TORONTO — Rogers Communications is using one of Apple’s newest smartphones, the iPhone 8, as a bargaining chip as it seeks to get customers to sign up for select service plans over the busy holiday shopping period.In a limited-time offer announced Thursday, Rogers began advertising an iPhone 8 with 64 megabytes of memory for $0 if customers sign up for a two-year plan that costs at least $2,280 before taxes over the contract.That amounts to about $95 a month for a plan that includes 300 local voice minutes, one gigabyte of regular data and two bonus gigs. Additional features would push the monthly fee higher.Wireless competition heats up as Big Three telecoms chase rival with $60 deal‘There is no escaping it’: Are telecom companies to blame for our smartphone addiction?Wireless carriers can’t keep up after weekend price-cutting promotionWhile it’s normal for carriers to offer older phones for little or no money to entice customers, it’s less common for a newer phone like the iPhone 8 to be available for $0.“I think it’s a change in market dynamics,” IDC Canada mobile products researcher Manish Nargas said Thursday.He pointed to a revised federal code of conduct, which went into effect Dec. 1, that requires carriers to sell unlocked mobile phones — making it easier for consumers to switch to another network.“Now when you’ve got into a situation where everything’s unlocked and everybody’s on equal playing ground, you have to create new ways to resonate with the consumer,” Nargas said in an interview.“You might be paying $0 up front, which is great for the consumer, but it does tack on a sizable amount to your monthly bills.”Nargas noted that, last weekend, other carriers followed Rogers after it and its Fido brand began offering $60 per month big-data plans until Monday or Tuesday — an apparent answer to a Freedom plan announced a few weeks ago.As of Thursday afternoon, Telus and Bell hadn’t matched the Rogers iPhone 8 temporary price cut. They were promoting $0 offers for Samsung Galaxy S8 and S7 smartphones and some older Apple phones.Rogers hasn’t commented on its most recent pricing moves, but its executives have said the company competes with Freedom on price but has advantages in terms of network, distribution system and customer care.“Freedom still has a ways to go in terms of having a network that competes with us and with the other two large players,” Rogers chief financial officer Anthony Staffieri told an industry conference on Dec. 5.Shaw’s Freedom — which has its network primarily in Ontario, Alberta and British Columbia — wasn’t able to carry the Apple 8s and newer iPhone X until this month.By contrast, Apple’s iPhone 8 and iPhone 8 plus have been available from Rogers and the other major Canadian carriers since September and they’ve been selling the iPhone X more than a month longer than Freedom, which has had to upgrade its network this year to carry the Apple products.Last weekend’s price war spawned significant negative social media feedback for Telus, Rogers and — to a lesser extent, Bell — when their customer service phone and chat lines weren’t able to keep up with demand.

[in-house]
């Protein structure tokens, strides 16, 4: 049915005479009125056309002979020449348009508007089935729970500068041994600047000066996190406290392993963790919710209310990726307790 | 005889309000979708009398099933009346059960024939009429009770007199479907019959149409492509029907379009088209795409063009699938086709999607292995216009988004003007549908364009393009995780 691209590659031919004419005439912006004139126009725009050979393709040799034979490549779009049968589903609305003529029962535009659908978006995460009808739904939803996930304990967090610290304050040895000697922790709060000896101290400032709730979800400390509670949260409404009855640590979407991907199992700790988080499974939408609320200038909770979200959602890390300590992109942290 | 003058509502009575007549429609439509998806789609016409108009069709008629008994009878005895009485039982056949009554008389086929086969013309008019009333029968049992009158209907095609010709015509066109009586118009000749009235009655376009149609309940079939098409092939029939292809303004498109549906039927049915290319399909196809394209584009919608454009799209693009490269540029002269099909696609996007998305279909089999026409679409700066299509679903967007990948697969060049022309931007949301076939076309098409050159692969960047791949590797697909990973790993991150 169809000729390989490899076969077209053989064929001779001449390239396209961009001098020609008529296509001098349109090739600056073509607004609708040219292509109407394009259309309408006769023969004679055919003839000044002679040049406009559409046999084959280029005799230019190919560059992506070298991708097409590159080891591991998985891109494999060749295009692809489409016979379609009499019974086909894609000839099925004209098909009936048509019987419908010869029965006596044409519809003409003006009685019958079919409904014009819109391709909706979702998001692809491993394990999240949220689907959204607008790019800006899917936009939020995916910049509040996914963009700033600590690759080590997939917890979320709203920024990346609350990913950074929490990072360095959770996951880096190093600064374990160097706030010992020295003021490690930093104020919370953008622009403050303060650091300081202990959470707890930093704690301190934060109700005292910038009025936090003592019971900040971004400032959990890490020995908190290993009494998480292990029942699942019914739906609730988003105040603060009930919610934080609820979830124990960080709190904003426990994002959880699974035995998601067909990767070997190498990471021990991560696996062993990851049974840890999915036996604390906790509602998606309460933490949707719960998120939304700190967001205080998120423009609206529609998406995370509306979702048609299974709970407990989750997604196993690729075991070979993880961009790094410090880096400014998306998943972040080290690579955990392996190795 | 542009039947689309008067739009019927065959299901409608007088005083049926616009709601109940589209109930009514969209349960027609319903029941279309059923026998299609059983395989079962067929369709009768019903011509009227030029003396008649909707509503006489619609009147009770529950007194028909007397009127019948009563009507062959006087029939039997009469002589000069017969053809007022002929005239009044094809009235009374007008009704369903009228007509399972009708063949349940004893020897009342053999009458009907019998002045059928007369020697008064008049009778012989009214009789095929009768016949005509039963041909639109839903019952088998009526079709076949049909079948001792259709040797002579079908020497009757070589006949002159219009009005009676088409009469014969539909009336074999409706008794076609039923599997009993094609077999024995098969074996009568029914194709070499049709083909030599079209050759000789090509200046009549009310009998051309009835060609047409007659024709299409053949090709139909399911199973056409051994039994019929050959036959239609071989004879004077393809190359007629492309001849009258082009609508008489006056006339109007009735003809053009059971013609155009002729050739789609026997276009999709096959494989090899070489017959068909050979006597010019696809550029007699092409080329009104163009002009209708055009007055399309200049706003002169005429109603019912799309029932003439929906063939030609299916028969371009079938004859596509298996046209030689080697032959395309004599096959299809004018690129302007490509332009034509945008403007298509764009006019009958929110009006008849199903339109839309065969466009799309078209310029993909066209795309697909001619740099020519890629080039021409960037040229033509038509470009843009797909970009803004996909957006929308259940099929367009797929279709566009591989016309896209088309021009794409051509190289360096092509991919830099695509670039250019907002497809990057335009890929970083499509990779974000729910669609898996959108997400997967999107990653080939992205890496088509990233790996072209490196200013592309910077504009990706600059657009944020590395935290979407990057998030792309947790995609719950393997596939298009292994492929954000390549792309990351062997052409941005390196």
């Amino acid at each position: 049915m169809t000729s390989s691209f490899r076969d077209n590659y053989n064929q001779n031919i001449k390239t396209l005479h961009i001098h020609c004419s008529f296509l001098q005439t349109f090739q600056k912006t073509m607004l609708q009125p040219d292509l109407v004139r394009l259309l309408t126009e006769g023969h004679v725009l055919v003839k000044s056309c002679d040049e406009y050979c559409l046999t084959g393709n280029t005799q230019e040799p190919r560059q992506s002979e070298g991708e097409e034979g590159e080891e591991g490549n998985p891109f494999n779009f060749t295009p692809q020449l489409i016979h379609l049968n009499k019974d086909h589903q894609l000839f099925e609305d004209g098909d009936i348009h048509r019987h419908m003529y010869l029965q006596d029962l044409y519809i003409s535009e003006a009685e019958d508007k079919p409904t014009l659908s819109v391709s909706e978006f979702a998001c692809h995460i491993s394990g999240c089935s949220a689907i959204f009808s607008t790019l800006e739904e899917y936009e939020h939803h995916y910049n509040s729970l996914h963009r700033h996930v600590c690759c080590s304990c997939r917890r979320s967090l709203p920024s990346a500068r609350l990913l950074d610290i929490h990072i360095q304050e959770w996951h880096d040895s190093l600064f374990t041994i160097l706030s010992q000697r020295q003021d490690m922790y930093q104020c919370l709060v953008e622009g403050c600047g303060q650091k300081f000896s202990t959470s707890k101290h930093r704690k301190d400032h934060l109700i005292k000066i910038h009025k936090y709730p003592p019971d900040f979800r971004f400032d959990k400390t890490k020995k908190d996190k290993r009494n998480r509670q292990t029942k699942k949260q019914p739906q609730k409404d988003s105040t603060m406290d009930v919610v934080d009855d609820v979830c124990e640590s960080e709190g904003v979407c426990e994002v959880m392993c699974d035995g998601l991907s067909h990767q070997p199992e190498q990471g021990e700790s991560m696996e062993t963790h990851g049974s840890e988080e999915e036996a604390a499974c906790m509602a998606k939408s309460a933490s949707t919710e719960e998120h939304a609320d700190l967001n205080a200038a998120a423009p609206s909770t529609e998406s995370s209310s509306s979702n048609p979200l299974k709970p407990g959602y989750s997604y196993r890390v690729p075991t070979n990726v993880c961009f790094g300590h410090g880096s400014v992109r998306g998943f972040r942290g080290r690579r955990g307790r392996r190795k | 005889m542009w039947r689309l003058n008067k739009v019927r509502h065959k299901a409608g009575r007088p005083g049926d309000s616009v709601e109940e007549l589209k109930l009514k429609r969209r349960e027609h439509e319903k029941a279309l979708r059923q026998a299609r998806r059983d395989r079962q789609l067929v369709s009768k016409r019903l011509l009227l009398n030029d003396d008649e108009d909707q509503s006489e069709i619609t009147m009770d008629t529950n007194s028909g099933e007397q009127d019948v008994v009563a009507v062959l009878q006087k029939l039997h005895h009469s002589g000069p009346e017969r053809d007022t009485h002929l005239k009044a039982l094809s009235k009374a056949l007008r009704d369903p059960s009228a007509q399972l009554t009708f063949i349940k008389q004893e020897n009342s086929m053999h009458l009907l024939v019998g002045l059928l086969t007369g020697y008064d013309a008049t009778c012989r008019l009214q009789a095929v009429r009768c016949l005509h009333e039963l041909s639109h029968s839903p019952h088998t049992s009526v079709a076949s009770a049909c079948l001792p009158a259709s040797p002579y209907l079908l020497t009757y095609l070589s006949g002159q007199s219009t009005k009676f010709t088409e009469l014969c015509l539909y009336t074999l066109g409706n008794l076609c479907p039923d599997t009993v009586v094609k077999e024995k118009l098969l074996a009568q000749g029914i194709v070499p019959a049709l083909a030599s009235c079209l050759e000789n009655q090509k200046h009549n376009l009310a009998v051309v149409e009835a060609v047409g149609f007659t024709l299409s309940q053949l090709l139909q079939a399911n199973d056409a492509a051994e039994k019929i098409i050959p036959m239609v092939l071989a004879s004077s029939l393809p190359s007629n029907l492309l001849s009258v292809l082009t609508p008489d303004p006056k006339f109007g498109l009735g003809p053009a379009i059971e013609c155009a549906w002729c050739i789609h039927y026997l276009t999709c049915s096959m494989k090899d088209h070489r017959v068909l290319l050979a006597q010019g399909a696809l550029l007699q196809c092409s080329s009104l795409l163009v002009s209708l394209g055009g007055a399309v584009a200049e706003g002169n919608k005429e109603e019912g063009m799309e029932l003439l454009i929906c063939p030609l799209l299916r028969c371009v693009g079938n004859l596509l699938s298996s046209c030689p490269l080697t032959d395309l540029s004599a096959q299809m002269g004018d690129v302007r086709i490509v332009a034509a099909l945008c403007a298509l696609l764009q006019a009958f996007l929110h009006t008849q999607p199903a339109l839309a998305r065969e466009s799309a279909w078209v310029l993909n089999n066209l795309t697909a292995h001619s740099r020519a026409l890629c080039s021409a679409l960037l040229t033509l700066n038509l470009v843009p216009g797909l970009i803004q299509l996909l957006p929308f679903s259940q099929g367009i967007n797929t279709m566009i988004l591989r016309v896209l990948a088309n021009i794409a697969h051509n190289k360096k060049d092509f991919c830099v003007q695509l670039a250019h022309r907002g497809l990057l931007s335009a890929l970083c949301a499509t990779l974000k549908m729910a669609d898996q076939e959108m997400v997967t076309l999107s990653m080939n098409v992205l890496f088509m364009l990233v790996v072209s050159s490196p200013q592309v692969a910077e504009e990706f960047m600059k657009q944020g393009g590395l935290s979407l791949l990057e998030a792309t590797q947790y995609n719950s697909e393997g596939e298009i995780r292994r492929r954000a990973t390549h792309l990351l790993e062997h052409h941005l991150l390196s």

The Athabasca communities (Canada), Cameco Corp and AREVA Resources Canada have signed a collaboration agreement that builds upon an enduring partnership in the development of uranium resources in the Athabasca Basin.The Ya’Thi Néné (“Lands of the North” in Dene) collaboration agreement confirms the continued support of the communities historically and traditionally associated with the Cigar Lake, McClean Lake and Rabbit Lake uranium mining operations.The comprehensive and unique agreement builds on the existing relationships and commercial arrangements between Cameco, AREVA and the three First Nation communities of Black Lake, Fond du Lac and Hatchet Lake, and the four communities of Stony Rapids, Wollaston Lake, Uranium City and Camsell Portage.Diane McDonald, lead negotiator for the Athabasca communities: “The renewed partnership agreement gives the Athabasca communities certainty, to help ensure that the companies operate sustainably, bringing positive changes for the future generation.”Tim Gitzel, President and CEO of Cameco: “By working with industry, people living in the north have found ways to enhance the capacity and vitality of their communities while protecting their traditional values and lands. This agreement assures that strong partnership will continue.”Vincent Martin, president and CEO of AREVA Resources Canada: “This agreement further solidifies our longstanding collaboration with these communities. It speaks to our joint vision and commitment to the prosperity of northern Saskatchewan for decades to come.”The Ya’Thi Néné collaboration agreement builds on the existing impact management agreement signed in 1999. The new agreement is structured on five pillars of workforce development, business development, community engagement, environmental stewardship, and community investment. Terms of the agreement include commitments to:Workforce DevelopmentContinue the hiring preference for residents of the Athabasca communities for the Cigar Lake, McClean Lake and Rabbit Lake operations and the establishment of employment targets in consultation with communitiesContinue providing career awareness programs and scholarship funding for community residentsBusiness DevelopmentContinue preference for community-owned businesses in meeting the service requirements for Cameco and AREVA operations and develop new opportunities in specific areasCreate a business advisory committee to ensure strategic discussions take place and business targets are achievedCommunity Engagement and Environmental StewardshipEstablish new structures, in consultation with communities, to engage and inform the Athabasca residents on environmental and operational matters related to the Cameco and AREVA’s operationsSustain and enhance the community-based environmental monitoring program currently overseen by the Athabasca Working GroupProvide annual funding to support the Ya’Thi Néné Land and Resource Office which will serve as a point of contact for the companies on environment-related mattersCommunity InvestmentCameco and AREVA will provide annual production-based payments to a community-administered trust to be used for initiatives that promote the health and well-being of residents, address housing needs, preserve language, culture and traditional practices, improving community infrastructure and generate education and economic opportunities for residents.The agreement will remain in force until the existing Athabasca Basin operations of Cameco and AREVA are decommissioned.Cameco is one of the world’s largest uranium producers, a significant supplier of conversion services and one of two Candu fuel manufacturers in Canada. Its competitive position is based on a controlling ownership of the world’s largest high-grade reserves and low-cost operations.AREVA in North America says it “combines Canadian and US leadership to supply high added-value products and services to support the operation of the nuclear fleet. Globally, AREVA is present throughout the entire nuclear cycle, from uranium mining to used-fuel recycling, including nuclear reactor design and operating services.”